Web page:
Late-season injuries, though ... well, that's a different matter altogether. Baseball history is littered with stories of players who were hurt in September and watched helplessly as their teams went on a nosedive. That's why you're a lot more likely to see Belichick faces around baseball in September than at the start of the year.
Who's worried now?
Did you see Cubs manager Lou Piniella when he thought his co-aces, Carlos Zambrano and Rich Harden, might be in the infirmary during the September stretch run? As it turns out, both Zambrano and Harden are expected to pitch later this week and the rest might do them, and the Cubs, some good. Not to mention Piniella's blood pressure.
Carlos Quentin, who was streaking toward the American League MVP this season, broke his wrist assaulting his own bat and will be gone for a couple more weeks and maybe longer than that. The Sox have a one-game lead in the AL Central. Are they nervous about losing the league's leading home run hitter? Of course they are. Time's running out.
Mets closer Billy Wagner has ripped up a ligament in his elbow and will miss all of 2009. Now, the Mets are scrambling for a closer. Can Luis Ayala fill in? Mets fans are wondering.
What about Carl Crawford and Evan Longoria of the Rays? Tampa Bay is clutching a 1 1/2 -game lead in the AL East despite missing their speedy outfielder and their slugging third baseman. Willy Aybar has filled in nicely at third, and Eric Hinske and a couple of other guys are holding things together in the outfield. But the team's lead dropped to a half-game before a clutch win Tuesday night, and you know as soon as Longoria is ready -- it should be within days, barring a setback -- manager Joe Maddon will pencil him into the lineup as fast as he can. Crawford probably won't make it back this year.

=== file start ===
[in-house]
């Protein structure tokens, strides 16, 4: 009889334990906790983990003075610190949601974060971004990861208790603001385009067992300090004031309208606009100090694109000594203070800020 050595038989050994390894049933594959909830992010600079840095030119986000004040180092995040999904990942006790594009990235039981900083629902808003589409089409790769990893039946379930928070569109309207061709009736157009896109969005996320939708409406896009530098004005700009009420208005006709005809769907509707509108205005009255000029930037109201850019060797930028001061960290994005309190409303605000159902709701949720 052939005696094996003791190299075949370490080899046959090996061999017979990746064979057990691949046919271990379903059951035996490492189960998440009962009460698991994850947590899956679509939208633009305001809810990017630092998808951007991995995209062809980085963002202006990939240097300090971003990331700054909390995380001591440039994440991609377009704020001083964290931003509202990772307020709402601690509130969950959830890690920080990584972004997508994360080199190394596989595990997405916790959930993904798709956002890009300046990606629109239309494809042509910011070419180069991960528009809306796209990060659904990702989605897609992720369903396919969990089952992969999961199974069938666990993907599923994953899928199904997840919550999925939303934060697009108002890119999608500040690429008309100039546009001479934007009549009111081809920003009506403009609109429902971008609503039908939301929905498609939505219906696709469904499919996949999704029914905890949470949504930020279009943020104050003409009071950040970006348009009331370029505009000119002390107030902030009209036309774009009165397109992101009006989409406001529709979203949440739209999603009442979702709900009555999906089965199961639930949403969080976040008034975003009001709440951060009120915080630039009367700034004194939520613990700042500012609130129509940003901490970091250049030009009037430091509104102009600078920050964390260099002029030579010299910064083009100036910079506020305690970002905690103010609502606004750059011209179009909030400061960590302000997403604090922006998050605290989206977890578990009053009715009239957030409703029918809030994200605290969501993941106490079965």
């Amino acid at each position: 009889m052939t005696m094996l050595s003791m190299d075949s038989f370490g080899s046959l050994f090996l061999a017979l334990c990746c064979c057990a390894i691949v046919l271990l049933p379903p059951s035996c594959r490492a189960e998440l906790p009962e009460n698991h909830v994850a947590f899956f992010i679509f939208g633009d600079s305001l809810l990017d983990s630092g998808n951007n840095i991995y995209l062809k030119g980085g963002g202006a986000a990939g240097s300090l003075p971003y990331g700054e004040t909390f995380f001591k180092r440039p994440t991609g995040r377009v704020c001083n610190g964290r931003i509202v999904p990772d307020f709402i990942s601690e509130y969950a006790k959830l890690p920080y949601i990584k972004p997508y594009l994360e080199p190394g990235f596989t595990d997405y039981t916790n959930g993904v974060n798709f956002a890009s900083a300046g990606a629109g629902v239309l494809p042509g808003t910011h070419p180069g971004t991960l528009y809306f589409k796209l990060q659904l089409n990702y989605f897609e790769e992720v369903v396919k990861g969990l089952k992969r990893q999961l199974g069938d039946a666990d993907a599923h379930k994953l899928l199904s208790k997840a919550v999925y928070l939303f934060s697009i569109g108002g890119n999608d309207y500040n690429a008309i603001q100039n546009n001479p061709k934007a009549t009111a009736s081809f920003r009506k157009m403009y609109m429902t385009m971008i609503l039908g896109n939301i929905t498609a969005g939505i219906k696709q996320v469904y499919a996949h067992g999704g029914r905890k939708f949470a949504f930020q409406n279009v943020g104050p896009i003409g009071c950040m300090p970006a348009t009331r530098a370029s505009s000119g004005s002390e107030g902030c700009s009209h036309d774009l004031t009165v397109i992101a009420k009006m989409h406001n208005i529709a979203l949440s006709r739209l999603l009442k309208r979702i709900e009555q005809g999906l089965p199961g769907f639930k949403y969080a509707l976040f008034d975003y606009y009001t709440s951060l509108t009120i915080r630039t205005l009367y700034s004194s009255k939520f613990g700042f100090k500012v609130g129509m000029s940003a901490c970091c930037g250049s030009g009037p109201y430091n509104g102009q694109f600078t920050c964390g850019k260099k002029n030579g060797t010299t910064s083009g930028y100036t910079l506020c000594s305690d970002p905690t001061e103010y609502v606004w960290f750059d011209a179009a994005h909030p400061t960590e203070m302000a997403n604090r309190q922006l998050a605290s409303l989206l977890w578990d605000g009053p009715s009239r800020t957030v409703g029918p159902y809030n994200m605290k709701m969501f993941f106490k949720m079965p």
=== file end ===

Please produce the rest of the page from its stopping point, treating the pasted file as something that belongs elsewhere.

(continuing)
Think the Diamondbacks, who have fallen into second place in the NL West, wouldn't love to have their second baseman, Orlando Hudson, back for September.? He's not returning -- he's been out since early August after breaking his wrist -- so the skittish D'backs will have to get by with new pickup David Eckstein (who is hitting just .154 in his first seven games in the desert).
Jonathan Broxton throws the ball hard. Like 98 mph hard. But the new Dodgers closer has blown seven saves this season, which is four more than Takashi Saito has coughed up. When Saito's elbow is healed -- it might be as early as this weekend, given his rehab schedule -- Joe Torre will give the ball to the player who's done it longer. He won't be taking too many chances with new guys in September.
Back in April, baseball fans in Boston fretted a little over the prospect of a season without Curt Schilling, the 2004 World Series hero sidelined with a bad shoulder. But the fans of Red Sox Nation have been around the block. They knew that they could get by. And they were right.
Can the Sox win now, though, with J.D. Drew's back flaring up and with Josh Beckett's recent elbow scare? What if Daisuke Matsuzaka is hurt? What if Dustin Pedroia breaks his nose on his 300th dive into the hole between first and second?
At this point, Boston fans just have to hope that the Sox stay healthy. Another Nation of Belichick faces in town would be just too much to take.